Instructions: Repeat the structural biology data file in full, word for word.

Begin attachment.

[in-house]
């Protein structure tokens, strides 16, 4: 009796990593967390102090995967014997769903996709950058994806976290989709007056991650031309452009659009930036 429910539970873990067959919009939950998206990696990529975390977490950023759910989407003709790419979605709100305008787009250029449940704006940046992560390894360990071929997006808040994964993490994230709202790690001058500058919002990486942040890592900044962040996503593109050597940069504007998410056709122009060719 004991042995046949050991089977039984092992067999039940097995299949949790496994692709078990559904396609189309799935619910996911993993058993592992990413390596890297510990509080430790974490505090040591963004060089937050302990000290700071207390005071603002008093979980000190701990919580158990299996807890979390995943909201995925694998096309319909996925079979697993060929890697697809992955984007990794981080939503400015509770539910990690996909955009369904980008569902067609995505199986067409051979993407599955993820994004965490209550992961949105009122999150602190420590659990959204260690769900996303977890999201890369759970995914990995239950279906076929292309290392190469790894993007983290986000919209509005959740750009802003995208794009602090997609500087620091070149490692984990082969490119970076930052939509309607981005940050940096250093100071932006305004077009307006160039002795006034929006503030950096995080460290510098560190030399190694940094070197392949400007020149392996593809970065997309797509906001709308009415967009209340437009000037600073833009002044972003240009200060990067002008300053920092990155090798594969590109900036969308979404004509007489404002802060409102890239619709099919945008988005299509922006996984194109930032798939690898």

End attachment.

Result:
[in-house]
């Protein structure tokens, strides 16, 4: 009796990593967390102090995967014997769903996709950058994806976290989709007056991650031309452009659009930036 429910539970873990067959919009939950998206990696990529975390977490950023759910989407003709790419979605709100305008787009250029449940704006940046992560390894360990071929997006808040994964993490994230709202790690001058500058919002990486942040890592900044962040996503593109050597940069504007998410056709122009060719 004991042995046949050991089977039984092992067999039940097995299949949790496994692709078990559904396609189309799935619910996911993993058993592992990413390596890297510990509080430790974490505090040591963004060089937050302990000290700071207390005071603002008093979980000190701990919580158990299996807890979390995943909201995925694998096309319909996925079979697993060929890697697809992955984007990794981080939503400015509770539910990690996909955009369904980008569902067609995505199986067409051979993407599955993820994004965490209550992961949105009122999150602190420590659990959204260690769900996303977890999201890369759970995914990995239950279906076929292309290392190469790894993007983290986000919209509005959740750009802003995208794009602090997609500087620091070149490692984990082969490119970076930052939509309607981005940050940096250093100071932006305004077009307006160039002795006034929006503030950096995080460290510098560190030399190694940094070197392949400007020149392996593809970065997309797509906001709308009415967009209340437009000037600073833009002044972003240009200060990067002008300053920092990155090798594969590109900036969308979404004509007489404002802060409102890239619709099919945008988005299509922006996984194109930032798939690898």